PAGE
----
Count Wingels among those who wasn’t sure he’d make it. But he did, and on July 1 he made a childhood dream come true when he signed a one-year deal with the Blackhawks. Wingels was elated when Blackhawks general manager Stan Bowman and coach Joel Quenneville called him about his potential signing. The details of those calls? Well, those are a little sketchy.
“I don’t even remember half the stuff they said to me because you’re on cloud nine and you’re saying, ‘Yeah, when can we sign and where?’” Wingels said at the Blackhawks convention on Saturday. “My wife commented on how big of a smile I had [walking] off our porch and back into the living room. It was very exciting.”
As a kid growing up in the Chicago area, Wingels played plenty of travel hockey. He watched the Blackhawks when he could, trying to catch what games were on television at that time. But the thought of playing in the NHL, let alone suiting up for the Blackhawks someday, wasn’t in his mind at that time.
“I wouldn’t say until the middle of high school did I ever think playing professional hockey was a possibility,” Wingels said. “Coming into high school you think college might be one [possibility]. But not until then did I ever talk about it or think about it.”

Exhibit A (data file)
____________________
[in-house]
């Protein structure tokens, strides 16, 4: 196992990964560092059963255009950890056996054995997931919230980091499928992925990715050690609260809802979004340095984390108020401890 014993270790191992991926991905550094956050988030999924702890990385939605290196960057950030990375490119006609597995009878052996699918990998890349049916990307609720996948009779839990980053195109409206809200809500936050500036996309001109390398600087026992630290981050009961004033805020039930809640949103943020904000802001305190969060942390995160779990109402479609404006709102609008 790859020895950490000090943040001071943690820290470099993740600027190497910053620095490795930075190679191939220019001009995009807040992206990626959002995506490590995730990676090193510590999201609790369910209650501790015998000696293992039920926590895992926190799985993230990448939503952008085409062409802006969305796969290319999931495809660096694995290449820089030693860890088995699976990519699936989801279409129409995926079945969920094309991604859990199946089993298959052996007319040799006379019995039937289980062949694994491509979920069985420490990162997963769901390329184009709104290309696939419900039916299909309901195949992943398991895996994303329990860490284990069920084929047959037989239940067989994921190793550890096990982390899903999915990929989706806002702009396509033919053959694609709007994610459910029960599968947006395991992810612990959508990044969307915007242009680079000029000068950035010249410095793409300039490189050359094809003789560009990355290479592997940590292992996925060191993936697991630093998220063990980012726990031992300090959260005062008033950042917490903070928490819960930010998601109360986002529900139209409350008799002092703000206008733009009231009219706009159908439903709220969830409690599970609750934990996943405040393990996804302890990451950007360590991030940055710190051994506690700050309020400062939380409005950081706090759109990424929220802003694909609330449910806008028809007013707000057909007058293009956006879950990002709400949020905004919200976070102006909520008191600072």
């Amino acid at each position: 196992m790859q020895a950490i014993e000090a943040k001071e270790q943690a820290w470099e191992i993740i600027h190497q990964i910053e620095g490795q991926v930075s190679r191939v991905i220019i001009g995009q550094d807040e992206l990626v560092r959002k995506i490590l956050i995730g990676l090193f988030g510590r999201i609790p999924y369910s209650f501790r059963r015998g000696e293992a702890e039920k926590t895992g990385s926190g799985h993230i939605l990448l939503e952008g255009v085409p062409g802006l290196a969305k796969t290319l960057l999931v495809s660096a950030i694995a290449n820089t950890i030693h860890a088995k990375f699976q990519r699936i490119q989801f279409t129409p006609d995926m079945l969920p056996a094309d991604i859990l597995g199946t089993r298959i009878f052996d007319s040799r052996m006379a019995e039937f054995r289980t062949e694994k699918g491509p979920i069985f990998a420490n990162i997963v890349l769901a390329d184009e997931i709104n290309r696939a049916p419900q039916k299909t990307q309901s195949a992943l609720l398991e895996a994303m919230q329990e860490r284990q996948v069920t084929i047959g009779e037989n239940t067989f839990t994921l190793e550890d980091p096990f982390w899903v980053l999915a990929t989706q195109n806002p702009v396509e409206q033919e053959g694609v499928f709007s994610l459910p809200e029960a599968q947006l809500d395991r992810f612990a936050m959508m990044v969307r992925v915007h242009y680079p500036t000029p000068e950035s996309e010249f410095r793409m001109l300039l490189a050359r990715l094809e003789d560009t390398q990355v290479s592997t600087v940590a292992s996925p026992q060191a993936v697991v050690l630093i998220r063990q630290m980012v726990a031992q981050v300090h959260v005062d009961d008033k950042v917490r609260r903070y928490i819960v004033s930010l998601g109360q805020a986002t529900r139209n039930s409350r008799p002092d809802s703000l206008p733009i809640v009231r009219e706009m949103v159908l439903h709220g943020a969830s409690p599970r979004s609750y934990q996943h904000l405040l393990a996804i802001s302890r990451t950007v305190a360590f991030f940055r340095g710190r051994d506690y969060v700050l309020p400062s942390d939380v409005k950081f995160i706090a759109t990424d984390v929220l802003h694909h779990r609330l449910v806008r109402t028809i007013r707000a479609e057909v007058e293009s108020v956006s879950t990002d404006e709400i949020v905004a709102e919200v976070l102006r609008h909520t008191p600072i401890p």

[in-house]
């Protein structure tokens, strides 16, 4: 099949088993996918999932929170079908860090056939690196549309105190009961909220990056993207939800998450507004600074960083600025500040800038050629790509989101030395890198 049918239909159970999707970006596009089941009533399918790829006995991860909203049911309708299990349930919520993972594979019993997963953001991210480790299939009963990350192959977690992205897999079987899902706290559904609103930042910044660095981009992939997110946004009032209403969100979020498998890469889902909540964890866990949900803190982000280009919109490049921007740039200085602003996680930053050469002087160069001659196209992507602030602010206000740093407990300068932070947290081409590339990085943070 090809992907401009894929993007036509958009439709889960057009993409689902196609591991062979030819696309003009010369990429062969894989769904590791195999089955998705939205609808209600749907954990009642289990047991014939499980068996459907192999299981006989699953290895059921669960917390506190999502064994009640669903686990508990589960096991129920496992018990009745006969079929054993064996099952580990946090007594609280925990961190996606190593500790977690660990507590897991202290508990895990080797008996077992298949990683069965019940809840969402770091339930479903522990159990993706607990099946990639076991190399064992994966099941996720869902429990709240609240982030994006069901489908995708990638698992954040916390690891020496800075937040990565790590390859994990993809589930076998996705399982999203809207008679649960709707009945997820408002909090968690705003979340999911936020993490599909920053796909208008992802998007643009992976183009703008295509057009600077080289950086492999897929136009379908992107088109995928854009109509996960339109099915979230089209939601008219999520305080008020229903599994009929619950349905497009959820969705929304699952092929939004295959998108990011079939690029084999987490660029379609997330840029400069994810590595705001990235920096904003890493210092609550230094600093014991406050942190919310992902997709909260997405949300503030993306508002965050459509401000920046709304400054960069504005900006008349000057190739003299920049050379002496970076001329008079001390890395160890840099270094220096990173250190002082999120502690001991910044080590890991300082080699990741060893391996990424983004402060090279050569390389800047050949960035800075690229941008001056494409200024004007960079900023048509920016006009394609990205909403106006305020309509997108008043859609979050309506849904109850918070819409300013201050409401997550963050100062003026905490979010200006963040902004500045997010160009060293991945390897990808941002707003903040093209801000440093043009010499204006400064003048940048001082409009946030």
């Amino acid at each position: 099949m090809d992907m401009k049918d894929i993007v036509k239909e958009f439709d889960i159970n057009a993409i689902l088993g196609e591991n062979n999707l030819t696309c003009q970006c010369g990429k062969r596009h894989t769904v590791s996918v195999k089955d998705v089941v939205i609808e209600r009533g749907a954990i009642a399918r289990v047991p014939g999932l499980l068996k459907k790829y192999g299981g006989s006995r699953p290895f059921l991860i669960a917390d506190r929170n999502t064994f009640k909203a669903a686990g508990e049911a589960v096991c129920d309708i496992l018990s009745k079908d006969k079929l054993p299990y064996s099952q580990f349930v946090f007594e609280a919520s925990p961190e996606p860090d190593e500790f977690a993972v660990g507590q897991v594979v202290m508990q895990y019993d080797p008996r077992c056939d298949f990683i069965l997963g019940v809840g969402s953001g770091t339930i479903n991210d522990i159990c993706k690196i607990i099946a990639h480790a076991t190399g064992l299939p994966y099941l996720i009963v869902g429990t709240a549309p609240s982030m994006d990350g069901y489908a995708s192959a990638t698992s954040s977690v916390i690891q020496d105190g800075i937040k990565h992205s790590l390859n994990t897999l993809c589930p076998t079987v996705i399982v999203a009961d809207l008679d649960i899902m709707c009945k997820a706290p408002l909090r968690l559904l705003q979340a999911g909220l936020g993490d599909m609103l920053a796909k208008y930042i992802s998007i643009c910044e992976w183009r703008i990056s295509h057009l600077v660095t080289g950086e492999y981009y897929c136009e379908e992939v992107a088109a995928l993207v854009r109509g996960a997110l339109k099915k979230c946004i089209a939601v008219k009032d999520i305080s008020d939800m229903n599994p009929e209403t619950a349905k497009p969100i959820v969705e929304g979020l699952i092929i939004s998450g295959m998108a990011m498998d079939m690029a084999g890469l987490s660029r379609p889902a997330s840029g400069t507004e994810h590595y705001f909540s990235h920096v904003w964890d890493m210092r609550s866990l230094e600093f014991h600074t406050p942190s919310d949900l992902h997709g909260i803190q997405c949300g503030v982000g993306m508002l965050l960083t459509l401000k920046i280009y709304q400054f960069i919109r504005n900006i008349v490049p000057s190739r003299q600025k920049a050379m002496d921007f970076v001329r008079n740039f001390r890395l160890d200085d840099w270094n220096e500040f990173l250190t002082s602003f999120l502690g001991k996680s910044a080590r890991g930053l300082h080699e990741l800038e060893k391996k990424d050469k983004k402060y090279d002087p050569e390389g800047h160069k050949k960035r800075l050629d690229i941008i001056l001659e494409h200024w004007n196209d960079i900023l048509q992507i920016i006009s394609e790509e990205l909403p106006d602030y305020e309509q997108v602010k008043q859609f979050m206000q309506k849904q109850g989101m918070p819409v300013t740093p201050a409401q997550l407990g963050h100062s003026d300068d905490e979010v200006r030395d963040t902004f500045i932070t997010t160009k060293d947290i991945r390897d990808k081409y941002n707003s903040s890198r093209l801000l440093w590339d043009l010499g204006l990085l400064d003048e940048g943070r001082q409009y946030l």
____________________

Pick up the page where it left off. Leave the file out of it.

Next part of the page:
Wingels said he talked to a good deal of teams in 2006, the first year he was eligible for the NHL Draft, but he wasn’t selected that summer or the next. It wasn’t until the 2008 NHL Entry Draft that former Blackhawks defenseman/now San Jose general manager Doug Wilson picked Wingels, then playing for Miami University, in the sixth round. Wingels was a steady presence for five-plus seasons with the Sharks, putting up career numbers in goals (16), assists (22) and points (38) in the 2013-14 season. Wingels is forever grateful to Wilson for the opportunity.
“He’s the No. 1 reason why I’ve had an NHL career,” Wingels said. “[He had] the confidence to draft me and he was extremely patient in developing me through my years at Miami. He’s one of the best guys I’ve met in the game and I’ve enjoyed all the interactions we’ve had with him. He’s a guy I’ll definitely keep in touch with while I’m here and for many years.”
On the ice, Wingels should help the Blackhawks’ penalty kill and add some necessary grit – “bring in some sandpaper, finish checks and at the same time chip in some goals, all kind of things I think [Quenneville] and Stan expect me to bring here,” he said. Wingels has gone on long postseason runs (2016 Stanley Cup final with the Sharks and the 2017 Eastern Conference final with the Ottawa Senators), and he can be another veteran voice and presence for the Blackhawks’ young players.